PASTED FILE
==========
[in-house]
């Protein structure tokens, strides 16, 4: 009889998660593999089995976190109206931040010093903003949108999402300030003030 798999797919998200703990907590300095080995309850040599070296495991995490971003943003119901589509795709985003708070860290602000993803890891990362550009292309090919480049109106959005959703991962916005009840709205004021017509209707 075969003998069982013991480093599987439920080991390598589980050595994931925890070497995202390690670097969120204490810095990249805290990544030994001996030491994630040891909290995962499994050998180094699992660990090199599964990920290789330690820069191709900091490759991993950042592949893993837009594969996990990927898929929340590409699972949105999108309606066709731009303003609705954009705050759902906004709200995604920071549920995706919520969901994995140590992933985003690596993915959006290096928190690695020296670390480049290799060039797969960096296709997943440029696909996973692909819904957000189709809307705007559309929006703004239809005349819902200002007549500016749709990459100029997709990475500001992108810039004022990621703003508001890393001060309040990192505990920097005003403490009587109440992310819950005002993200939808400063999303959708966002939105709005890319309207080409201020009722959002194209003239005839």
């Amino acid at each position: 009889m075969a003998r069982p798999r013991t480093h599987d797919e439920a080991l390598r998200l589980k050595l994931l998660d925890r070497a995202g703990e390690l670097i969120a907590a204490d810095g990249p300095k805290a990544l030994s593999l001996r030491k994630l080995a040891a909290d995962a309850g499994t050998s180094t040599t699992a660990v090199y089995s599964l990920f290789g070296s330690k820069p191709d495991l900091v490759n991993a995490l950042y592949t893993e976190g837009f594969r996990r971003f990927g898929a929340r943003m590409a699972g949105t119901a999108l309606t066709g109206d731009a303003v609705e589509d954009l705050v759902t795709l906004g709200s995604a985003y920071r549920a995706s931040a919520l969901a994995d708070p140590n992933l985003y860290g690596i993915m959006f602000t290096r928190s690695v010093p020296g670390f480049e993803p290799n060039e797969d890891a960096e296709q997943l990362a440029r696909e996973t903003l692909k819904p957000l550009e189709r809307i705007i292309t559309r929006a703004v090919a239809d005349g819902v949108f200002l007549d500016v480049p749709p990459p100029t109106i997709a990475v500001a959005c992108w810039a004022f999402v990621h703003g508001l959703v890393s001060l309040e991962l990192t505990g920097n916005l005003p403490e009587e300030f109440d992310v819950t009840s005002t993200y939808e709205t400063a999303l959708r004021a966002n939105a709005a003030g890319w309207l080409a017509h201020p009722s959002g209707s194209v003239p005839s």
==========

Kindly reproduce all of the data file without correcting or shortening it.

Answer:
[in-house]
């Protein structure tokens, strides 16, 4: 009889998660593999089995976190109206931040010093903003949108999402300030003030 798999797919998200703990907590300095080995309850040599070296495991995490971003943003119901589509795709985003708070860290602000993803890891990362550009292309090919480049109106959005959703991962916005009840709205004021017509209707 075969003998069982013991480093599987439920080991390598589980050595994931925890070497995202390690670097969120204490810095990249805290990544030994001996030491994630040891909290995962499994050998180094699992660990090199599964990920290789330690820069191709900091490759991993950042592949893993837009594969996990990927898929929340590409699972949105999108309606066709731009303003609705954009705050759902906004709200995604920071549920995706919520969901994995140590992933985003690596993915959006290096928190690695020296670390480049290799060039797969960096296709997943440029696909996973692909819904957000189709809307705007559309929006703004239809005349819902200002007549500016749709990459100029997709990475500001992108810039004022990621703003508001890393001060309040990192505990920097005003403490009587109440992310819950005002993200939808400063999303959708966002939105709005890319309207080409201020009722959002194209003239005839």
């Amino acid at each position: 009889m075969a003998r069982p798999r013991t480093h599987d797919e439920a080991l390598r998200l589980k050595l994931l998660d925890r070497a995202g703990e390690l670097i969120a907590a204490d810095g990249p300095k805290a990544l030994s593999l001996r030491k994630l080995a040891a909290d995962a309850g499994t050998s180094t040599t699992a660990v090199y089995s599964l990920f290789g070296s330690k820069p191709d495991l900091v490759n991993a995490l950042y592949t893993e976190g837009f594969r996990r971003f990927g898929a929340r943003m590409a699972g949105t119901a999108l309606t066709g109206d731009a303003v609705e589509d954009l705050v759902t795709l906004g709200s995604a985003y920071r549920a995706s931040a919520l969901a994995d708070p140590n992933l985003y860290g690596i993915m959006f602000t290096r928190s690695v010093p020296g670390f480049e993803p290799n060039e797969d890891a960096e296709q997943l990362a440029r696909e996973t903003l692909k819904p957000l550009e189709r809307i705007i292309t559309r929006a703004v090919a239809d005349g819902v949108f200002l007549d500016v480049p749709p990459p100029t109106i997709a990475v500001a959005c992108w810039a004022f999402v990621h703003g508001l959703v890393s001060l309040e991962l990192t505990g920097n916005l005003p403490e009587e300030f109440d992310v819950t009840s005002t993200y939808e709205t400063a999303l959708r004021a966002n939105a709005a003030g890319w309207l080409a017509h201020p009722s959002g209707s194209v003239p005839s």